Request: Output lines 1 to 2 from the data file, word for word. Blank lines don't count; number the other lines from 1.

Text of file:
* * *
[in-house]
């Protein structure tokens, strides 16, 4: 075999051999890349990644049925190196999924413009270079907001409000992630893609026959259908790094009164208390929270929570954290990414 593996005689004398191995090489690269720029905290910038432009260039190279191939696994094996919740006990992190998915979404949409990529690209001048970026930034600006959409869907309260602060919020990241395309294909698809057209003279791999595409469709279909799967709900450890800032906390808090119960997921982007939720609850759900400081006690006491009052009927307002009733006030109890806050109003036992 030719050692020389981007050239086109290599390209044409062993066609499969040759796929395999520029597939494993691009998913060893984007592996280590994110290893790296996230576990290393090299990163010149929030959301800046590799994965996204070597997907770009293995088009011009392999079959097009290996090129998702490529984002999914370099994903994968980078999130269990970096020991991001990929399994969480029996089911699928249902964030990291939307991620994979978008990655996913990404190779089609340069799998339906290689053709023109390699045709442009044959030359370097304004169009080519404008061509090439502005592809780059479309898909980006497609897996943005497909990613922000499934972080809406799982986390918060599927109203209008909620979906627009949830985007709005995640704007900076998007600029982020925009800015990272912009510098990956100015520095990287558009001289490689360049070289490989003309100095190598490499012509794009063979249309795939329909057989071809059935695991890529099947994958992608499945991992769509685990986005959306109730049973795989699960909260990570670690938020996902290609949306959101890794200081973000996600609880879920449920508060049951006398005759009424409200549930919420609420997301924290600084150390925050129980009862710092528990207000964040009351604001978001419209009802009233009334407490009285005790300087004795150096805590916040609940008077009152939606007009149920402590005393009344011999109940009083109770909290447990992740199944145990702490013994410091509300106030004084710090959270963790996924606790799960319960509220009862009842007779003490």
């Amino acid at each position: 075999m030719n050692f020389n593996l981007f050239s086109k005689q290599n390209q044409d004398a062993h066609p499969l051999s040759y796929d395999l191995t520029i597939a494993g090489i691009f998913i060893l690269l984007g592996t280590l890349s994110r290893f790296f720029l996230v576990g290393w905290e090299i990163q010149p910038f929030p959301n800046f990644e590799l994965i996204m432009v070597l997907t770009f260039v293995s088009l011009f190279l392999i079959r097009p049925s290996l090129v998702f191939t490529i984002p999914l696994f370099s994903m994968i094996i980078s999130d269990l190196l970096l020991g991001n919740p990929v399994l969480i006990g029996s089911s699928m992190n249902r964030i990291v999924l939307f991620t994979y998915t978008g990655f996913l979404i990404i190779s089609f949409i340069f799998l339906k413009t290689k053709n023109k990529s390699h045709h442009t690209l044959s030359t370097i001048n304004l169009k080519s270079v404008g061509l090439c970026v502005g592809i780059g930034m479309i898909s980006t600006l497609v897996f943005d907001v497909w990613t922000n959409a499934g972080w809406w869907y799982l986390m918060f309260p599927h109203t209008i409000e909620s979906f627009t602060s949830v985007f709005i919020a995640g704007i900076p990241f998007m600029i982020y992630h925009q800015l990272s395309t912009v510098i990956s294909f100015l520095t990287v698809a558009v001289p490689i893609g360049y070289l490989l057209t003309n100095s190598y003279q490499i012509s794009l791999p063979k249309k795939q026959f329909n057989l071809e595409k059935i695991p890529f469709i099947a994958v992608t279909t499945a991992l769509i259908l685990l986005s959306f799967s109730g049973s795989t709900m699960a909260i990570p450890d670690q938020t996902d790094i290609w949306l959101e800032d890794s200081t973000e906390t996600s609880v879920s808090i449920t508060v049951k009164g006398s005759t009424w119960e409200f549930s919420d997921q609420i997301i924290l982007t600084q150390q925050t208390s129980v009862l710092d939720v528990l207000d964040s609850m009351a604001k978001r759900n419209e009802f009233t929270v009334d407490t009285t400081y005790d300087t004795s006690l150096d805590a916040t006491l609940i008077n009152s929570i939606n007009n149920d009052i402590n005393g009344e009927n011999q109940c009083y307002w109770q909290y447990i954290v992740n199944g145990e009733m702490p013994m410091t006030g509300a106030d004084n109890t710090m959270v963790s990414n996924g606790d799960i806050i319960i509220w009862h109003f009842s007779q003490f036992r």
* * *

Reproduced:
[in-house]
């Protein structure tokens, strides 16, 4: 075999051999890349990644049925190196999924413009270079907001409000992630893609026959259908790094009164208390929270929570954290990414 593996005689004398191995090489690269720029905290910038432009260039190279191939696994094996919740006990992190998915979404949409990529690209001048970026930034600006959409869907309260602060919020990241395309294909698809057209003279791999595409469709279909799967709900450890800032906390808090119960997921982007939720609850759900400081006690006491009052009927307002009733006030109890806050109003036992 030719050692020389981007050239086109290599390209044409062993066609499969040759796929395999520029597939494993691009998913060893984007592996280590994110290893790296996230576990290393090299990163010149929030959301800046590799994965996204070597997907770009293995088009011009392999079959097009290996090129998702490529984002999914370099994903994968980078999130269990970096020991991001990929399994969480029996089911699928249902964030990291939307991620994979978008990655996913990404190779089609340069799998339906290689053709023109390699045709442009044959030359370097304004169009080519404008061509090439502005592809780059479309898909980006497609897996943005497909990613922000499934972080809406799982986390918060599927109203209008909620979906627009949830985007709005995640704007900076998007600029982020925009800015990272912009510098990956100015520095990287558009001289490689360049070289490989003309100095190598490499012509794009063979249309795939329909057989071809059935695991890529099947994958992608499945991992769509685990986005959306109730049973795989699960909260990570670690938020996902290609949306959101890794200081973000996600609880879920449920508060049951006398005759009424409200549930919420609420997301924290600084150390925050129980009862710092528990207000964040009351604001978001419209009802009233009334407490009285005790300087004795150096805590916040609940008077009152939606007009149920402590005393009344011999109940009083109770909290447990992740199944145990702490013994410091509300106030004084710090959270963790996924606790799960319960509220009862009842007779003490």